April 20, 2017
(+++) SMALL-SCALE WITH MUCH TO SAY
Franz Reizenstein: Sonata in G-sharp; Geoffrey Bush: Sonata; John Ireland: Sonata No. 2 in A minor. Louisa Stonehill, violin; Nicholas Burns, piano. Lyrita. $18.99.
Martinů: Variations on a Theme of Rossini; Ariette for Cello and Piano; Seven Arabesques; Suite Miniature; Nocturnes for Cello and Piano; Variations on a Slovakian Theme. Meredith Blecha-Wells, cello; Sun Min Kim, piano. Navona. $14.99.
Karl Höller: Fantasie for Violin and Organ; Triptychon for Organ Solo; Improvisation for Cello and Organ. William Preucil, violin; Roy Christensen, cello; Barbara Harbach, organ. MSR Classics. $12.95.
Altius Quartet: Dress Code. Joshua Ulrich and Andrew Giordano, violins; Andrew Krimm, viola; Zachary Reaves, cello. Navona. $14.99.
Stories for Our Time: Contemporary Music for Trumpet by Women Composers. Thomas Pfotenhauer, trumpet, flugelhorn and E-flat trumpet; Vincent Fuh, piano. MSR Classics. $12.95.
Zhen Chen: Music for Piano and Chinese Folk Instruments. Zhen Chen, piano; Jiaju Shen, pipa; Feifei Yang, erhu; Yixuan Pang, voice. Navona. $14.99.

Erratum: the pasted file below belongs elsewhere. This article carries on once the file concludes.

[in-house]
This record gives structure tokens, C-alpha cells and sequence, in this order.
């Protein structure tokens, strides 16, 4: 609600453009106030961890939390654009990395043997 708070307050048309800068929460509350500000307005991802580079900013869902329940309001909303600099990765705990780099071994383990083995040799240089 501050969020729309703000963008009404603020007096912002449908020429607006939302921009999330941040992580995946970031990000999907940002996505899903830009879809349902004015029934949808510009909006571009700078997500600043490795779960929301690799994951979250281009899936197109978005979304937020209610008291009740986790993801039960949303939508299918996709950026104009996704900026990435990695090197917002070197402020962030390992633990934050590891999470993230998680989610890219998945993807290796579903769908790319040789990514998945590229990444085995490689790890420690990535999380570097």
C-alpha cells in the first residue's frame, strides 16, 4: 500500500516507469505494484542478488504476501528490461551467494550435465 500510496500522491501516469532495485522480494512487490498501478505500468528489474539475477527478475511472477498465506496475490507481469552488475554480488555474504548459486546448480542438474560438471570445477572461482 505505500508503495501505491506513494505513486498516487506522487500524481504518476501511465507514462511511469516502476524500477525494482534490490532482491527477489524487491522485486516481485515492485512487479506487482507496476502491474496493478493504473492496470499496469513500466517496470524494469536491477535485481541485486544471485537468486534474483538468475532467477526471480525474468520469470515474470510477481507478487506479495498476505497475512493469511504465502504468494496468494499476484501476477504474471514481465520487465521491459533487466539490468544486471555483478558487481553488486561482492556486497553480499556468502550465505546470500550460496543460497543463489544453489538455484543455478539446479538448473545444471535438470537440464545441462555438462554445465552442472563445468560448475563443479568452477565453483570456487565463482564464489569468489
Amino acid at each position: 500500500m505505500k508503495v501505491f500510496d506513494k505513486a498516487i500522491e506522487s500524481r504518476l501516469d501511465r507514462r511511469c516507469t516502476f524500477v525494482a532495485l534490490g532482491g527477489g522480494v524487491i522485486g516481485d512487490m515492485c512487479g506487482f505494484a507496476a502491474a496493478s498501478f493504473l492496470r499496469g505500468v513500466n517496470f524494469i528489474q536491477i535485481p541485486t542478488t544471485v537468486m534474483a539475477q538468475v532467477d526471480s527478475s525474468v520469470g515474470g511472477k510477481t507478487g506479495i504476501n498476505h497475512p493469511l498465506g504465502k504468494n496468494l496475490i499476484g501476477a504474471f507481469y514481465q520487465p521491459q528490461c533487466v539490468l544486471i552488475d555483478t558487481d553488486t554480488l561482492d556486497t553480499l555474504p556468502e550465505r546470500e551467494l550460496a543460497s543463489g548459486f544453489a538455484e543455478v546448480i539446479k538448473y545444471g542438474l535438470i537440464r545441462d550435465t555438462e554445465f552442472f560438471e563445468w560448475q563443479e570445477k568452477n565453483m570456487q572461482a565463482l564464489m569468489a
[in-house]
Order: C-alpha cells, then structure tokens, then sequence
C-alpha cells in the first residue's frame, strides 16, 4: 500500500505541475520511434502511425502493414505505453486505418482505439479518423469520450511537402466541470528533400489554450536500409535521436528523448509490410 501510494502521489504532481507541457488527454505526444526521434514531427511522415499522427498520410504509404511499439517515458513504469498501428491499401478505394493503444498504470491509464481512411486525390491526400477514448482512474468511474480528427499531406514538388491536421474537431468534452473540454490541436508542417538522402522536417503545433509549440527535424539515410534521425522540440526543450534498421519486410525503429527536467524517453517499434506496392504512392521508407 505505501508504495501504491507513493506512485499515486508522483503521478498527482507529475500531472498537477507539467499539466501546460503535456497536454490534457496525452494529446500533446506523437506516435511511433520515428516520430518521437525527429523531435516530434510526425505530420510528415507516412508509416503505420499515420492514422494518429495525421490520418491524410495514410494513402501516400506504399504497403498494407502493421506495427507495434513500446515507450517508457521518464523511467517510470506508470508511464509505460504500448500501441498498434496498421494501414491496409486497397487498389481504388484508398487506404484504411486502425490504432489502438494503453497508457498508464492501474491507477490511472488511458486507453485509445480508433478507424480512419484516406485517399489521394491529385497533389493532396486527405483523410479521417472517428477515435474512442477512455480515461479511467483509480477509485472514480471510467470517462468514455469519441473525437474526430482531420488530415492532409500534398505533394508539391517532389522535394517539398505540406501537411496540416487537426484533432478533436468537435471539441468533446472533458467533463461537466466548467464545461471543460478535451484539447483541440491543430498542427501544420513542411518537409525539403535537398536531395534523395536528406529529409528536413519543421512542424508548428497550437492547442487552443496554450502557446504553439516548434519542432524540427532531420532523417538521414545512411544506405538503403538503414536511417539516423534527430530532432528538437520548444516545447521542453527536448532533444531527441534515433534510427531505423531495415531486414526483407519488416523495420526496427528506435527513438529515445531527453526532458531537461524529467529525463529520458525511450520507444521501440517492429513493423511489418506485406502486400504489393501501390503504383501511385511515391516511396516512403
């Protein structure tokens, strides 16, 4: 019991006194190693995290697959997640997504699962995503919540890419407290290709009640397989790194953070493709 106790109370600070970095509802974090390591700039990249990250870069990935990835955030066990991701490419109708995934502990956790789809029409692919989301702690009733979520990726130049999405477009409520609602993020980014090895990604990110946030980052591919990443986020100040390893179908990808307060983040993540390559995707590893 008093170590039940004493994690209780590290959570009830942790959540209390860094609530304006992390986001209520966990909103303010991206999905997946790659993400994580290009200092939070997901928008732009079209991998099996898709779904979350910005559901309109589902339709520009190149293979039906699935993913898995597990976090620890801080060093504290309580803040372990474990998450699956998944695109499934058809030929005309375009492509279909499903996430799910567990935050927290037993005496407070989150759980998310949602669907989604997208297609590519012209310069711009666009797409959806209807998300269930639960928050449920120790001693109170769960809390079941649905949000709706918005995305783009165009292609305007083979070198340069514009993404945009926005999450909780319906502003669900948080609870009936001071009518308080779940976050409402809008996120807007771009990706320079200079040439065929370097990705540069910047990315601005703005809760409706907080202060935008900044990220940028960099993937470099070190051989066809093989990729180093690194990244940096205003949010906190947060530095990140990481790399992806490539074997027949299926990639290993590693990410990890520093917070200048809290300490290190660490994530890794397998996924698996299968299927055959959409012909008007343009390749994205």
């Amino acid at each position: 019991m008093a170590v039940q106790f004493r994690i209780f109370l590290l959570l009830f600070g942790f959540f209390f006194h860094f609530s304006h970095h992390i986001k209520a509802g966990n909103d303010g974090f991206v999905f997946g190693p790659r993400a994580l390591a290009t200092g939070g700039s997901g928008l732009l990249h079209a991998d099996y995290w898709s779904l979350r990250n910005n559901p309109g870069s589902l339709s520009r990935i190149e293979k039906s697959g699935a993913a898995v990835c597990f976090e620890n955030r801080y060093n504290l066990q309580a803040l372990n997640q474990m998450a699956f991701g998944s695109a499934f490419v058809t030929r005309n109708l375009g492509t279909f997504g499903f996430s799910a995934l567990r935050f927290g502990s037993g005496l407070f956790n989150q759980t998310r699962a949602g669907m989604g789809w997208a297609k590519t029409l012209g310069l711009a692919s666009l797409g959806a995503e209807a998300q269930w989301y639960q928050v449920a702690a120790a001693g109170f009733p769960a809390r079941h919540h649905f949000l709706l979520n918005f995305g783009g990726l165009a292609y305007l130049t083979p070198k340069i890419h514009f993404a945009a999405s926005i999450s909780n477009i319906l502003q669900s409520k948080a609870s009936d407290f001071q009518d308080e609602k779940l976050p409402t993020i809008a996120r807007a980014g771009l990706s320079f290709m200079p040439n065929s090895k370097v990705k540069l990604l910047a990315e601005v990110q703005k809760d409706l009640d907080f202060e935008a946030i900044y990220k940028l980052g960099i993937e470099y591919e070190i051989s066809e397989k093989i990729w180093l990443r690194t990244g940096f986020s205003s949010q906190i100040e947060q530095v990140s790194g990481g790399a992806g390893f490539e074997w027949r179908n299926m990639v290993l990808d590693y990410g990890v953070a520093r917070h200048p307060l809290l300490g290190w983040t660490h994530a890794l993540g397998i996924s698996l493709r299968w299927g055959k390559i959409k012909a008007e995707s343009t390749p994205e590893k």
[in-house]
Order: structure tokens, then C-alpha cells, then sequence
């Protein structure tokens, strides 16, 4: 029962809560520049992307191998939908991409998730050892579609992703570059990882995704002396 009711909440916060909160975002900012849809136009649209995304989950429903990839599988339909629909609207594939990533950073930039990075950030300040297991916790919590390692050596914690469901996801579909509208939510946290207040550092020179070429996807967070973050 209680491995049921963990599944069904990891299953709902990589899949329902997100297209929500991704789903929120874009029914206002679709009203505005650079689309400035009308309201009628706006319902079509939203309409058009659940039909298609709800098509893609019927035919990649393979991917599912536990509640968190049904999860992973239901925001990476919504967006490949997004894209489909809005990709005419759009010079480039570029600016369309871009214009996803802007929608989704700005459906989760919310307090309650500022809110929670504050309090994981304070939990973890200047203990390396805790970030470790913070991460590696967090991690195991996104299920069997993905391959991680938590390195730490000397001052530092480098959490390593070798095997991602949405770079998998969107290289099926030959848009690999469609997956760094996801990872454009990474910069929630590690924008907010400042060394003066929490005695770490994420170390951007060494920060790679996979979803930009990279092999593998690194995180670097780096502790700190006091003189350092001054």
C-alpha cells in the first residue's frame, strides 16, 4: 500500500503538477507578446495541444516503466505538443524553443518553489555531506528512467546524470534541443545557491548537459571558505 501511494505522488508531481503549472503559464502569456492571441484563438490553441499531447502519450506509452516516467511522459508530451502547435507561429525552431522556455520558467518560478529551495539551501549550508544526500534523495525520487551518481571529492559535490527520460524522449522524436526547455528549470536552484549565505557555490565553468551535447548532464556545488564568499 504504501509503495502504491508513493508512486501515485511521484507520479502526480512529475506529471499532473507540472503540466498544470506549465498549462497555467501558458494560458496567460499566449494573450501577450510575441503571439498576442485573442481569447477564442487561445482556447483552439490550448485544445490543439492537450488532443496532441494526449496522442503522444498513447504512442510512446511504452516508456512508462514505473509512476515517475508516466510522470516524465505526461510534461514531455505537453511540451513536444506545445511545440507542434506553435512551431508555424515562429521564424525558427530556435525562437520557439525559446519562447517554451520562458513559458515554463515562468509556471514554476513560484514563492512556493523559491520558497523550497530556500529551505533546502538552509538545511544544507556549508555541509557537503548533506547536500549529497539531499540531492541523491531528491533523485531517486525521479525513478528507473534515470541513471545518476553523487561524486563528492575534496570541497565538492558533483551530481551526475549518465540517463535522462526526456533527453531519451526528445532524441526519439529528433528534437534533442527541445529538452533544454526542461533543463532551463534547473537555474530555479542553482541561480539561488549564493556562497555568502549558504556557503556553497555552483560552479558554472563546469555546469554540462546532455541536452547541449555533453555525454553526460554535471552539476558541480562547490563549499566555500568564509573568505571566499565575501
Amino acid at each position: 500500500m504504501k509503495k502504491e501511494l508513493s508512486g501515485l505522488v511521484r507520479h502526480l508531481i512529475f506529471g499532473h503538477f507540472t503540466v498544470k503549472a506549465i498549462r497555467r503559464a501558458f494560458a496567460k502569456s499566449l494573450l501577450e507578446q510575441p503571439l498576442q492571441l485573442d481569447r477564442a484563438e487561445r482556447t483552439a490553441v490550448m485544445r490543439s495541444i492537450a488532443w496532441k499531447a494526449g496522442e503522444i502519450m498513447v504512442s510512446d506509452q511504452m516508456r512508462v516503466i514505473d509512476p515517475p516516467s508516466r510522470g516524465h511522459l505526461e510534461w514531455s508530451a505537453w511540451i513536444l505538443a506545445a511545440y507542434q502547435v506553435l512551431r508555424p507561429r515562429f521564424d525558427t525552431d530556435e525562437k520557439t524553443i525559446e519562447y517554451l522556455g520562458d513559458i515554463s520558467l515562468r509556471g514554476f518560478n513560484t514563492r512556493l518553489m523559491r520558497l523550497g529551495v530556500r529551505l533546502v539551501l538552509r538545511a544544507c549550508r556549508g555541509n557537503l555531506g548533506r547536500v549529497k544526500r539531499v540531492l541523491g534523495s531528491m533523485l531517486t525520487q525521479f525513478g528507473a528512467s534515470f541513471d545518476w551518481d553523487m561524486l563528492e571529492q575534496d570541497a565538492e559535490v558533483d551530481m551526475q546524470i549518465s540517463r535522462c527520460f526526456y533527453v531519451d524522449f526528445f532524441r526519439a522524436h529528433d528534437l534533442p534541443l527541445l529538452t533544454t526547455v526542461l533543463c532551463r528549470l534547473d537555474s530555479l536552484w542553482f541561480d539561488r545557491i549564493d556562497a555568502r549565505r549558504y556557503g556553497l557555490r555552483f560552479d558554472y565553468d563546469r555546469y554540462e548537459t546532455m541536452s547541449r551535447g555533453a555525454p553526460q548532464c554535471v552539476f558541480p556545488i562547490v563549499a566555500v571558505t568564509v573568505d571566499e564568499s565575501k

Three little-known wartime violin-and-piano sonatas from two different wars show just how effectively composers can communicate with a paucity of instruments. Franz Reizenstein (1911-1968) wrote his Sonata in G-sharp in 1945. There is a reason that the sonata is not designated as being in G-sharp major or G-sharp minor: it moves restlessly between the major and minor keys, which the piano establishes at the outset. The uncertainty is a formative element of the work’s first movement. The second movement is a bouncy Scherzo with some obeisance to Shostakovich. The third and last is complex, abrupt and fast-changing, and eventually leads to a juxtaposition of B natural and B-sharp that reinforces the work’s ambiguous tonality. The underlying feeling of being deeply unsettled by a world at war comes through far more clearly than the work’s tonality does. Louisa Stonehill and Nicholas Burns, who call themselves the Steinberg Duo, play the work sure-handedly and with empathetic understanding. They do an equally fine job with the sonata by Geoffrey Bush (1920-1998), who wrote this piece in the same year as Reizenstein’s in G-sharp, 1945. This is the world première recording of the single-movement work, whose thoroughgoing chromatic uncertainty somewhat parallels that of Reizenstein: Bush never allows any key to establish and maintain itself for more than a few measures. The melodies of the work are quite lovely and perhaps reflective of Bush’s hopes for a better postwar world (he was an avowed pacifist); but the setting within which those melodies are heard is that of a world that is at best uncertain of where it stands and where life is going. The second sonata by John Ireland (1879-1962) dates to the previous world war and was first heard in 1917, at which time it caused such a sensation that the first printed edition sold out even before publication. It is an attractive three-movement work whose instant popularity, from the standpoint of a century later, is a bit hard to comprehend. Certainly, though, it has effectively expressed emotional ups and downs: there is clear anguish in parts, balanced by warm lyricism that elicits pity for the horrors of the conflict. The central second movement is the most interesting, evoking the feeling of a death march but containing a beautiful, optimism-filled tune in the center that surely reflected the initial audience’s hopes for the future. The Lyrita recording is technically fine but has bizarre errors in the dates of both Bush and Ireland (the enclosed booklet is correct).